Paris wears a thousand faces. For one thing, its architecture includes a bit of everything: Roman ruins and medieval byways in the Latin Quarter, the grandiose halls of the Louvre (a former palace); the Eiffel Tower, that ambitious 19th-century monument to progress; and the Centre Pompidou, hinting at late-20th-century unease with its exposed ducts and wiring.
Its neighborhoods are just as diverse. The major gay neighborhood, and the one that never sleeps, is the Marais, a once primarily Jewish district that since the 1980s has been known for its many gay bars, lounges and sex clubs. It's the home of Paris's Gay Pride, held the fourth weekend in June. Les Halles, to the west of the Marais, is an even older gay part of town, but in truth you'll find a smattering of gay nightlife in most sections of of the central city. Paris is one of two major European cities that have elected openly gay mayors, Bertrand Delanoë, along with Klaus Wowereit in Berlin. Each was elected in 2001, and Delanoë was then reelected in 2008 for a new six-year-term. After Delanoë retires in 2014, Paris is set to have a woman as mayor for the first time ever (both candidates are female).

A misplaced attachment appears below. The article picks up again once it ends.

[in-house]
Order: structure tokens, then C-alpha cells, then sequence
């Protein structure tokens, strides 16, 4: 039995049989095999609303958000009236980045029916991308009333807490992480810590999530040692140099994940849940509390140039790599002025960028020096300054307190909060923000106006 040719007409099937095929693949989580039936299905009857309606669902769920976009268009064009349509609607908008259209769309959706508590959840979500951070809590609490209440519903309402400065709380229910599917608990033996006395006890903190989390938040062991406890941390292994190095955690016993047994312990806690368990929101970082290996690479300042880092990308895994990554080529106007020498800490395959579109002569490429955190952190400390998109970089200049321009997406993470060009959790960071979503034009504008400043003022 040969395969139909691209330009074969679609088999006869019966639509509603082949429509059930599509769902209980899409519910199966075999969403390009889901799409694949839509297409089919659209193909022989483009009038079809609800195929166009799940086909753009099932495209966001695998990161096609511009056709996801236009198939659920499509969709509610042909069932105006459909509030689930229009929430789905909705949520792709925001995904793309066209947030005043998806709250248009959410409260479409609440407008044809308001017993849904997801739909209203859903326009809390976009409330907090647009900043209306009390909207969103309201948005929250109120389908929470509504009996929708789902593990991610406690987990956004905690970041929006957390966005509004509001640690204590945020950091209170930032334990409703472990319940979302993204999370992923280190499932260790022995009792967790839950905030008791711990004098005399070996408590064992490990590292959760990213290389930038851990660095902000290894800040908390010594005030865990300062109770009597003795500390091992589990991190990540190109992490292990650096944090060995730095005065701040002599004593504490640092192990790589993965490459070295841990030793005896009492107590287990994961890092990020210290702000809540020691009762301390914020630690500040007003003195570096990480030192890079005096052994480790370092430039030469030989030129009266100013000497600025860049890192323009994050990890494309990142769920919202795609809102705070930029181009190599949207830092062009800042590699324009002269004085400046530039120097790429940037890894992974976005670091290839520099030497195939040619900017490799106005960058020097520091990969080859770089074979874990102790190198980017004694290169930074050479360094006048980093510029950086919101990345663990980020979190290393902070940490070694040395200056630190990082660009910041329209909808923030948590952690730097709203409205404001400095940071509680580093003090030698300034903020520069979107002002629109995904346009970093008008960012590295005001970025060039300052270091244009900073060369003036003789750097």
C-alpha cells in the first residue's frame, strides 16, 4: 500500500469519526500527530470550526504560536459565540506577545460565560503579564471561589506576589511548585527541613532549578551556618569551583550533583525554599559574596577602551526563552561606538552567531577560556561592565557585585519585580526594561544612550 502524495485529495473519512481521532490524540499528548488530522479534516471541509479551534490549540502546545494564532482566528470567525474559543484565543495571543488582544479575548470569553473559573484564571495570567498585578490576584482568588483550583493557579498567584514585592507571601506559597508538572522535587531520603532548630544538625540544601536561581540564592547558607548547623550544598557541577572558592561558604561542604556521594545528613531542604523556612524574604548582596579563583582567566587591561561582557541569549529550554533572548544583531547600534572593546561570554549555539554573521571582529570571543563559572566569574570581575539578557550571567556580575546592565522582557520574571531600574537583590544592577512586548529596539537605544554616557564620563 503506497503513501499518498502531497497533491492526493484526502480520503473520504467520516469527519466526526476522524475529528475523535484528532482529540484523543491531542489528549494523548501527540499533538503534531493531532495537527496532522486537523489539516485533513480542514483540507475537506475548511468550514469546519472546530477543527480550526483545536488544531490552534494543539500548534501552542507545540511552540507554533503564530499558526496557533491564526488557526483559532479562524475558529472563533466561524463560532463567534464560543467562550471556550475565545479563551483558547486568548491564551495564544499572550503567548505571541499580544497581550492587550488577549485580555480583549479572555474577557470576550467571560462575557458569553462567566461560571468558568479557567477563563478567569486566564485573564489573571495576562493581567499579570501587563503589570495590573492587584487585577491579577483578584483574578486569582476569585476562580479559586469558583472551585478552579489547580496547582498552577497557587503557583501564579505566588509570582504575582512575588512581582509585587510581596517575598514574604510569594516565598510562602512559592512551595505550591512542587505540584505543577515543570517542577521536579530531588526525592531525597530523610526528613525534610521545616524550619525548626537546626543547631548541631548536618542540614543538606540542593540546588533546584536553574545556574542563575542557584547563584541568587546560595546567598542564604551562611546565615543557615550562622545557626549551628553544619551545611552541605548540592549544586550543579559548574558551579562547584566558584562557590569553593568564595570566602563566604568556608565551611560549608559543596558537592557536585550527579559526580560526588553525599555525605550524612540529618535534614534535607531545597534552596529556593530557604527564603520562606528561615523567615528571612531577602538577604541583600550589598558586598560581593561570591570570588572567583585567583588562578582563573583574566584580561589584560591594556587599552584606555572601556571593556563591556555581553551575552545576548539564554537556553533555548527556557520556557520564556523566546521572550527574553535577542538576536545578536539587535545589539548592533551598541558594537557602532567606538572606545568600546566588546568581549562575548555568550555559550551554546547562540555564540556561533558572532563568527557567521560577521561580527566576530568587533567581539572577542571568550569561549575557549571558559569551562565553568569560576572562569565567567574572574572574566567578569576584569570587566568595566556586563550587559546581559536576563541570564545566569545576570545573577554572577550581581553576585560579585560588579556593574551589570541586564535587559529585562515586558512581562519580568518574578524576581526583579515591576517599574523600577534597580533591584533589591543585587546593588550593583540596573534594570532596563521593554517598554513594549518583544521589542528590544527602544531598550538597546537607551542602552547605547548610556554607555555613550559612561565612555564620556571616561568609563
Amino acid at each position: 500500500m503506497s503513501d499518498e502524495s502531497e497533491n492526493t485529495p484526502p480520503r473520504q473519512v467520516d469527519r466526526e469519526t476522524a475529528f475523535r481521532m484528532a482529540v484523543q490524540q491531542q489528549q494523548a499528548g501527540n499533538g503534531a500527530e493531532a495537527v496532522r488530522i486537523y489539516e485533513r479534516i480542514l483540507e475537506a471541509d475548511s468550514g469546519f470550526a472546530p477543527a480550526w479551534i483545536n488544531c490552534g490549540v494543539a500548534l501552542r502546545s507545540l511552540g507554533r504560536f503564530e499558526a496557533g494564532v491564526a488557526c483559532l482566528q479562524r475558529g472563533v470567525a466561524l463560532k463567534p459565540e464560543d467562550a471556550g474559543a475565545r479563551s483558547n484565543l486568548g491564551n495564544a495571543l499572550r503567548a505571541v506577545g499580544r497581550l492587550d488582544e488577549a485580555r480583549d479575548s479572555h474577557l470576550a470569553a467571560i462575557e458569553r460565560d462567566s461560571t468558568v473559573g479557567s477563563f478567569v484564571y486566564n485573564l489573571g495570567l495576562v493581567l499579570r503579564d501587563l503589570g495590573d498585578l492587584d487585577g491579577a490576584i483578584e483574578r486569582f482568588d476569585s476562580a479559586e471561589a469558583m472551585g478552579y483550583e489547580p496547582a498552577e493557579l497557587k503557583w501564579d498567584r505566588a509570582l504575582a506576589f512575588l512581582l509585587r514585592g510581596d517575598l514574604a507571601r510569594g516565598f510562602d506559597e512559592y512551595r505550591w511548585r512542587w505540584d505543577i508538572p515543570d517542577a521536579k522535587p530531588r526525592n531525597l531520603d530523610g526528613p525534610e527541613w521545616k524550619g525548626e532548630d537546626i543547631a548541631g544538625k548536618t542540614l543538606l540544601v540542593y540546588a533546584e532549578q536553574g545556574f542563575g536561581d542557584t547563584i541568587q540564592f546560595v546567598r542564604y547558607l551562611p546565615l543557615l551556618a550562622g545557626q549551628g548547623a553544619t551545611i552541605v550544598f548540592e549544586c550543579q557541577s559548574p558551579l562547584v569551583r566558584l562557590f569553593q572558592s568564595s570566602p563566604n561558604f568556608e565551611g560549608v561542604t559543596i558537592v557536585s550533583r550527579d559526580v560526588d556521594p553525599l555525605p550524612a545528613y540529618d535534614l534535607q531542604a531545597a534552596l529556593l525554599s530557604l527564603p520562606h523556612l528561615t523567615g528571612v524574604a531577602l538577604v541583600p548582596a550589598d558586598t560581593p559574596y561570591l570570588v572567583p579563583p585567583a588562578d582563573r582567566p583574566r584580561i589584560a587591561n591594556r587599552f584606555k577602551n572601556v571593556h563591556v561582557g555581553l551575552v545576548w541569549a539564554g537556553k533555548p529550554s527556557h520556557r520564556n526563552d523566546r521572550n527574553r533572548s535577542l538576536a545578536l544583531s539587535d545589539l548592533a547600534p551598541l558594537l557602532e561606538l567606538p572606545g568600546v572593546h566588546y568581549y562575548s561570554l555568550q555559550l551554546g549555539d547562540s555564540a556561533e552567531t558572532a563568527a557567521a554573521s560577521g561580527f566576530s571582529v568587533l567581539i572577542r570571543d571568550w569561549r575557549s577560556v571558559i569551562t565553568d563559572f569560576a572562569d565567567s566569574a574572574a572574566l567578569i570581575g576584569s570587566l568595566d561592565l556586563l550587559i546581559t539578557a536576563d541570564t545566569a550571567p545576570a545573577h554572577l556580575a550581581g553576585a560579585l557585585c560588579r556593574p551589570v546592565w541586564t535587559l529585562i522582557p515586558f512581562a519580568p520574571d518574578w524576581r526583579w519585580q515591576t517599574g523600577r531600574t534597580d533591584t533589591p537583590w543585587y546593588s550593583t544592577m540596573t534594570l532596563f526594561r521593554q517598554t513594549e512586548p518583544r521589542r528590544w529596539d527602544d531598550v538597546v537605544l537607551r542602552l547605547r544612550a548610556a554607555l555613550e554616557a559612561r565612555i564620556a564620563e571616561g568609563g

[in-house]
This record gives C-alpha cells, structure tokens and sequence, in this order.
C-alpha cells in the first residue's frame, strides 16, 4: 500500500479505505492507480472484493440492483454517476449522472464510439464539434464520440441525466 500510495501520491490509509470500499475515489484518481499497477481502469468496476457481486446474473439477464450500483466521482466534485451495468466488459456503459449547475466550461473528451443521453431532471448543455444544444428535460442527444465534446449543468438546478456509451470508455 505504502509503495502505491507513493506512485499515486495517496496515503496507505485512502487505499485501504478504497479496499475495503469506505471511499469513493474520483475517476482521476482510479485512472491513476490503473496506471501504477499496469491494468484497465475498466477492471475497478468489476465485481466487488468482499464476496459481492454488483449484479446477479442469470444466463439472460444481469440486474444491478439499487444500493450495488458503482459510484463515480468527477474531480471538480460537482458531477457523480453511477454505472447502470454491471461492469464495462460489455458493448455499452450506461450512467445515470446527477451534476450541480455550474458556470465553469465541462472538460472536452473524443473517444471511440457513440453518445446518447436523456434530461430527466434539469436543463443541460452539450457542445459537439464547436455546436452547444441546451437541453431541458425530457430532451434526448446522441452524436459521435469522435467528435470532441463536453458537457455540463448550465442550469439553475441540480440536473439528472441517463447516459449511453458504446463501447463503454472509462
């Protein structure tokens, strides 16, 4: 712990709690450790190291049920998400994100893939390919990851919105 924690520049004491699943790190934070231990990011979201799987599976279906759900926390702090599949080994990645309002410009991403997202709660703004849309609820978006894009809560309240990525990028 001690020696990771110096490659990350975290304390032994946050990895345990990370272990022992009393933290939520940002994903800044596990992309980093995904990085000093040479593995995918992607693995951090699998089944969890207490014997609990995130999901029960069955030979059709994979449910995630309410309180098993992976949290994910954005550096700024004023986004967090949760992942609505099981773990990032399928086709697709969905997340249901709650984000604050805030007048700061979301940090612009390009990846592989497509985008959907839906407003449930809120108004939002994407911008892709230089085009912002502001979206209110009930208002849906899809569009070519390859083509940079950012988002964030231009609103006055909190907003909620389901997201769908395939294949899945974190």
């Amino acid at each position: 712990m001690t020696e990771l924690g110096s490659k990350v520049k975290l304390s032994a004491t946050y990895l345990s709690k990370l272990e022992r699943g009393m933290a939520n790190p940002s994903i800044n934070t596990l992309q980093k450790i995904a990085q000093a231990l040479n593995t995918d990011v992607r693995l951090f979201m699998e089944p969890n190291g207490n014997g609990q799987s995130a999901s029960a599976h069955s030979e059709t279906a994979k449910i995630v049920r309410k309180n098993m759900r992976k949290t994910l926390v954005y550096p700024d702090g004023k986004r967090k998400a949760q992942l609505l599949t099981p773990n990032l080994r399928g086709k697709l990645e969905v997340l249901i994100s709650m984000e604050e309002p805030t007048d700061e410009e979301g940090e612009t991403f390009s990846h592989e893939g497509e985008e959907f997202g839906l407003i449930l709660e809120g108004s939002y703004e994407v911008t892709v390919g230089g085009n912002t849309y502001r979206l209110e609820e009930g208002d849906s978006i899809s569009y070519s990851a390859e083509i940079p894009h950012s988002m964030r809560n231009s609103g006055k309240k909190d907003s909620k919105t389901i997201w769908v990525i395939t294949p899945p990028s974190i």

Nearly every international airline has flights into Charles de Gaulle (also known as Roissy). The secondary, and smaller, option is Orly. Both airports are served by bus, taxi and train. To get downtown, your best option at most times of day is one of the shuttle buses that Air France operates from both airports. The bus from Orly costs 11.50 euros, and the one from Charles de Gaulle costs from 15 to 16.50 euros, depending on final destination.